Wednesday, November 10, 2010

Wall Street 2- Money Never Sleeps

There are better ways to spend two hours and fifteen minutes of your time: definitely not Oliver Stone's finest.

This film is unadulterated crap and I couldn't be more honest: with his sequel to 1987's Wall Street, Oliver Stone has hit a total bum note.

If the director of classics such as Platoon and Born on the 4th of July was looking for ways to have his say on the Great Financial Crash of 2008, then he certainly missed his chance.

The reasons? Take your pick. The need for a PhD in Economics for a start -- if you're trying to keep up with the tons of information dished up in the first 45 minutes.

It literally hits you in the face at the most hectic pace. And it doesn't help that Stone too succumbs to the notion that a film has got to turn into a frantic succession of epilepsy-inducing ultra-fast superedited cuttings that make your teeth itch, otherwise it won't come across as "groovy", "modern" and "dynamic" enough.

There's giving out information very quickly and there's contempt for the viewer. Wall Street 2 is firmly rooted in camp number two. Bits are seriously unwatchable. Or, like the Hollywood Reporter wrote, the "heavy reliance on multiple screens, graphics and digital tricks makes it feel like you're watching CNN with all its computer-screen busy-ness".

Fair enough it's well-nigh impossible to condense in a film the incredibly complex causes behind the Great Recession. But one feels there was no need to bamboozle the viewer with a shower of soundbites and incomprehensible technical terms straight from the Glossary of Stock Market jargon.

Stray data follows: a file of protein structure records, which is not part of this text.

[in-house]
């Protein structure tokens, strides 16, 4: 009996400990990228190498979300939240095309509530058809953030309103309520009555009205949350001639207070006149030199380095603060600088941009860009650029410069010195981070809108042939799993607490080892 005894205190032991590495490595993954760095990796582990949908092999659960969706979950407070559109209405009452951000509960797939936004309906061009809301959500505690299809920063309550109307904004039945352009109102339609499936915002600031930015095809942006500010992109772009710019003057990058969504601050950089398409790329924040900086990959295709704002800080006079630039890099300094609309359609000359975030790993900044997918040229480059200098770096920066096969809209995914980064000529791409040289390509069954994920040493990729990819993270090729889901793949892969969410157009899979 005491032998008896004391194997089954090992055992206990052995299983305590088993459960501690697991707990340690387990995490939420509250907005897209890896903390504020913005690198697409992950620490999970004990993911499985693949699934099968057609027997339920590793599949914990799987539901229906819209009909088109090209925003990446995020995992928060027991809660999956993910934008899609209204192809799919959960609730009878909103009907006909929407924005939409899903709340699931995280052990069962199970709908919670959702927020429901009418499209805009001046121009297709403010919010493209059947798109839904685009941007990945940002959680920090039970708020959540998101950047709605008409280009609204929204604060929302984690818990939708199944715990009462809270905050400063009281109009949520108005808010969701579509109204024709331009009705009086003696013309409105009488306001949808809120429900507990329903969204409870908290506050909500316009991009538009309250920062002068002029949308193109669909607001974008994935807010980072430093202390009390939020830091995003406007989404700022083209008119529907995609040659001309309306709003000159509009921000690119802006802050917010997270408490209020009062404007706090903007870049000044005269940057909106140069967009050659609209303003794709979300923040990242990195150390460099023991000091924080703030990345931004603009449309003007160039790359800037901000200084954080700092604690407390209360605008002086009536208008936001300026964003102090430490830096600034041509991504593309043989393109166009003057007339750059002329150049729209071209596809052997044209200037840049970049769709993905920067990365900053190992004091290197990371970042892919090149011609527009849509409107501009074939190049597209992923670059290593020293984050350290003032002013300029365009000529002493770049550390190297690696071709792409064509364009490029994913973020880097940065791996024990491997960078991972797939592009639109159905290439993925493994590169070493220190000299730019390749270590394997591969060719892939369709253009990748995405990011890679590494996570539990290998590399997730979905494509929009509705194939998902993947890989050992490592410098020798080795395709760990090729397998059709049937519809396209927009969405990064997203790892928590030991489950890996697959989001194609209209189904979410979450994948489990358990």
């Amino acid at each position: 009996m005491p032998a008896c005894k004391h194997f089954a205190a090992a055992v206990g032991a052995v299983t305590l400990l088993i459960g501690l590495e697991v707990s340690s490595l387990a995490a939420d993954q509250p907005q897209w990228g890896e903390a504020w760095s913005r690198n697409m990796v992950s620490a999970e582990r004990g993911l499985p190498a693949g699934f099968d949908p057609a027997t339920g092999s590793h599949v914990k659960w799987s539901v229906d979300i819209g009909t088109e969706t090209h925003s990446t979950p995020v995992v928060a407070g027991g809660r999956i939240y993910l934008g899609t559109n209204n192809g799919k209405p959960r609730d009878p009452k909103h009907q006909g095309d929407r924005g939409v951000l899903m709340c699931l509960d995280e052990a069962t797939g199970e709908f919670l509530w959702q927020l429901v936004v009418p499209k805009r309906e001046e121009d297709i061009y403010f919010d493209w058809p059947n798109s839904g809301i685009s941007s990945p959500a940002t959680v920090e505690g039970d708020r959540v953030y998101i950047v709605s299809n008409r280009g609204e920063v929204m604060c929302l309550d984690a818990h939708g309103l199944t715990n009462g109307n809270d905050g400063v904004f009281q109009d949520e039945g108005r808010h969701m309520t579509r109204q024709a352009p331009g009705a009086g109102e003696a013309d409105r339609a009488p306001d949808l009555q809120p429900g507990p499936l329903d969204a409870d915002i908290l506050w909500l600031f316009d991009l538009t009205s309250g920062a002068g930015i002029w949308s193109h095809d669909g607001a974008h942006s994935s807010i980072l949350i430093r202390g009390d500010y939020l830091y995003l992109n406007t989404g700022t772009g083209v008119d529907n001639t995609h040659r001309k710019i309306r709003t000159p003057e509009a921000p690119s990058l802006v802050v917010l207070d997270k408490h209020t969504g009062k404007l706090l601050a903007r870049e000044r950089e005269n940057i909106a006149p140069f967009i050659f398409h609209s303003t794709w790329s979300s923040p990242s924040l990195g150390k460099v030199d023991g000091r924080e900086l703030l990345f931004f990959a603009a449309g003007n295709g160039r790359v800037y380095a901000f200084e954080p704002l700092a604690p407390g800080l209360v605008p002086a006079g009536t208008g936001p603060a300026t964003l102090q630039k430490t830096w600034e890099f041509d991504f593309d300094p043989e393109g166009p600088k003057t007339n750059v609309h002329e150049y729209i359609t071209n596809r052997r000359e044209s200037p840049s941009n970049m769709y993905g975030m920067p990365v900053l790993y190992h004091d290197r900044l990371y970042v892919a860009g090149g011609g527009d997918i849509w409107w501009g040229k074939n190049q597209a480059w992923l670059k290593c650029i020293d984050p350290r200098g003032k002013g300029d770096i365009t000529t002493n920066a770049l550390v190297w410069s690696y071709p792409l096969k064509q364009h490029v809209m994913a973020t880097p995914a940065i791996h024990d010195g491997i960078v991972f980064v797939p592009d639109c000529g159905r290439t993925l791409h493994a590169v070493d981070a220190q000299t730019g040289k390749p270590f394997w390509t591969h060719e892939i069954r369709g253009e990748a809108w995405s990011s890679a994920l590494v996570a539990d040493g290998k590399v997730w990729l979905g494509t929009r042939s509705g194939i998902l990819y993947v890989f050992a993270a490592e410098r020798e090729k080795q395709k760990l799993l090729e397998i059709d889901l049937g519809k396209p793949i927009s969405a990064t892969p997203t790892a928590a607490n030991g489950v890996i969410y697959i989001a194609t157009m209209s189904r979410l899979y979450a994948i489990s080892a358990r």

And this is what grates the most. We all know Oliver Stone's heart is in the right place and that his politics is (mostly) spot on. But Money Never Sleeps is the perfect example of a left-wing narrative so up its own backside that its alleged message gets totally lost on the same "masses" it claims to support.

The film is so bad that even Michael Douglas' superb performance can do nothing to help. The man is obviously one of the top actors of his generation, but not even all the Greats and the Goods of Hollywood put together could have propped up such a shabby, directionless script. Incidentally, Douglas is almost invisible until 40 minutes into the film and Shia LeBoeuf's character Jack is simply not compelling enough to carry the torch throughout the first half.

Money Never Sleeps simply lacks focus. It's like a former New Labour minister: it goes on and on without actually saying anything in particular. It's like feeling knackered and desperate for some sleep while suffering the effects of ten cups of extra-strong espresso and three cans of red bull pumping through your veins.

Just remember there are better ways to spend two hours and fifteen minutes.


Charlie said...

Oliver Stone has been pretty much running on empty since the mid-90s or so, so this doesn't come as a huge surprise.

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donna said...

for a educate this should not be a hard knock, hardly a guess - the fiscal crisis of bank rolls is simple to understand just like 'hedging' or simply betting as one does in a casino that something even financial system will fail (and profits form it; what an absurdity rationally speaking) It's also clear that bankers' cronies and buddies are running amok through the government halls and the agencies. Minus the wall street smart jargon, nothing is really hard to comprehend. After all it's not anything close to the analysis such as we can find in DER KAPITAL. Cheers